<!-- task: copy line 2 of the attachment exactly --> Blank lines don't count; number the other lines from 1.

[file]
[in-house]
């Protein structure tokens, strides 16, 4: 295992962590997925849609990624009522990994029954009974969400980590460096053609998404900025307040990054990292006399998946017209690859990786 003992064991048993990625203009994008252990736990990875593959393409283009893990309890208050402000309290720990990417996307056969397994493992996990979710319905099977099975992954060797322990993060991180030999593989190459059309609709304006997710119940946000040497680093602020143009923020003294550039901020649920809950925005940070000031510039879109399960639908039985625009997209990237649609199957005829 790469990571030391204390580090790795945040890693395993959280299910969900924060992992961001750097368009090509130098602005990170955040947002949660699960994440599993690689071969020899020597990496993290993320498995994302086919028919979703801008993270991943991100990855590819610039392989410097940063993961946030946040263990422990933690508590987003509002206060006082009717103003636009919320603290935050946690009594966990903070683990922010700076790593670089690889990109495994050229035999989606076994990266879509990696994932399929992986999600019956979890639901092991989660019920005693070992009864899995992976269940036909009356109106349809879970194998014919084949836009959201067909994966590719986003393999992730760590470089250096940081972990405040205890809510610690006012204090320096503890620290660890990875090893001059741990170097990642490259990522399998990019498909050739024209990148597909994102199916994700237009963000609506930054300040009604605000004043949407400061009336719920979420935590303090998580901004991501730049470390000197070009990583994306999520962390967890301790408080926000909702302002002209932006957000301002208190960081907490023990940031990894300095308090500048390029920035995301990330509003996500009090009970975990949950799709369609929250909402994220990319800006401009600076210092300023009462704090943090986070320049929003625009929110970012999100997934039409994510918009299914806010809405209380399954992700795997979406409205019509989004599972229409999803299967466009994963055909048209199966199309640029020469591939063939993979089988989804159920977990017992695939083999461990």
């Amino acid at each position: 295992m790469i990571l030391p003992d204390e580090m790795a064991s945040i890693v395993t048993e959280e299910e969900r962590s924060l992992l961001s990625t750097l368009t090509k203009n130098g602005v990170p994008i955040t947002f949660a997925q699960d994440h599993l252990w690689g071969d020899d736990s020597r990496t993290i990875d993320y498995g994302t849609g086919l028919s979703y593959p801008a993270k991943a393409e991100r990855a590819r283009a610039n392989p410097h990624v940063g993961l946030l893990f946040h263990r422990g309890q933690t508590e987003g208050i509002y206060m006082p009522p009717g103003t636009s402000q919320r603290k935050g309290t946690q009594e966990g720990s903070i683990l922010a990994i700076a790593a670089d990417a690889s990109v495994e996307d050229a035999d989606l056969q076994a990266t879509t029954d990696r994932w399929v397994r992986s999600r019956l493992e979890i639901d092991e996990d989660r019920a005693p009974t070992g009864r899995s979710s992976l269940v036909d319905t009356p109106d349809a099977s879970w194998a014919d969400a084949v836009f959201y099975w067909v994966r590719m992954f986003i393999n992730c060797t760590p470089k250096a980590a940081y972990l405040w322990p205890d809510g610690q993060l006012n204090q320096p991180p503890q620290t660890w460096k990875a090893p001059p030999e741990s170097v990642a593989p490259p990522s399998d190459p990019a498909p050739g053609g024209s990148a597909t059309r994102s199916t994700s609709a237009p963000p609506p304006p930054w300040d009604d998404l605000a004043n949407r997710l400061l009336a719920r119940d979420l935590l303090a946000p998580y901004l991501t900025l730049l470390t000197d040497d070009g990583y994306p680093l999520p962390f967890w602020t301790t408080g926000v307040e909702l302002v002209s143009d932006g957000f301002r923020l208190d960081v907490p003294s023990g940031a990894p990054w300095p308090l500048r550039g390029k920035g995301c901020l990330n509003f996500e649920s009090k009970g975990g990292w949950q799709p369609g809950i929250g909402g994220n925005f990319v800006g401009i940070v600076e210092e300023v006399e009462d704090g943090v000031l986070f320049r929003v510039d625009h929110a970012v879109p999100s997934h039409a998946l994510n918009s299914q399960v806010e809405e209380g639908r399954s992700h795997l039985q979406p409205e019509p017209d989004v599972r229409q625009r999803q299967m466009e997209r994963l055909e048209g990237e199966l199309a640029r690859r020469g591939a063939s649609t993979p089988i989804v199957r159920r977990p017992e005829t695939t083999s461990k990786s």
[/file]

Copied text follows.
């Protein structure tokens, strides 16, 4: 295992962590997925849609990624009522990994029954009974969400980590460096053609998404900025307040990054990292006399998946017209690859990786 003992064991048993990625203009994008252990736990990875593959393409283009893990309890208050402000309290720990990417996307056969397994493992996990979710319905099977099975992954060797322990993060991180030999593989190459059309609709304006997710119940946000040497680093602020143009923020003294550039901020649920809950925005940070000031510039879109399960639908039985625009997209990237649609199957005829 790469990571030391204390580090790795945040890693395993959280299910969900924060992992961001750097368009090509130098602005990170955040947002949660699960994440599993690689071969020899020597990496993290993320498995994302086919028919979703801008993270991943991100990855590819610039392989410097940063993961946030946040263990422990933690508590987003509002206060006082009717103003636009919320603290935050946690009594966990903070683990922010700076790593670089690889990109495994050229035999989606076994990266879509990696994932399929992986999600019956979890639901092991989660019920005693070992009864899995992976269940036909009356109106349809879970194998014919084949836009959201067909994966590719986003393999992730760590470089250096940081972990405040205890809510610690006012204090320096503890620290660890990875090893001059741990170097990642490259990522399998990019498909050739024209990148597909994102199916994700237009963000609506930054300040009604605000004043949407400061009336719920979420935590303090998580901004991501730049470390000197070009990583994306999520962390967890301790408080926000909702302002002209932006957000301002208190960081907490023990940031990894300095308090500048390029920035995301990330509003996500009090009970975990949950799709369609929250909402994220990319800006401009600076210092300023009462704090943090986070320049929003625009929110970012999100997934039409994510918009299914806010809405209380399954992700795997979406409205019509989004599972229409999803299967466009994963055909048209199966199309640029020469591939063939993979089988989804159920977990017992695939083999461990």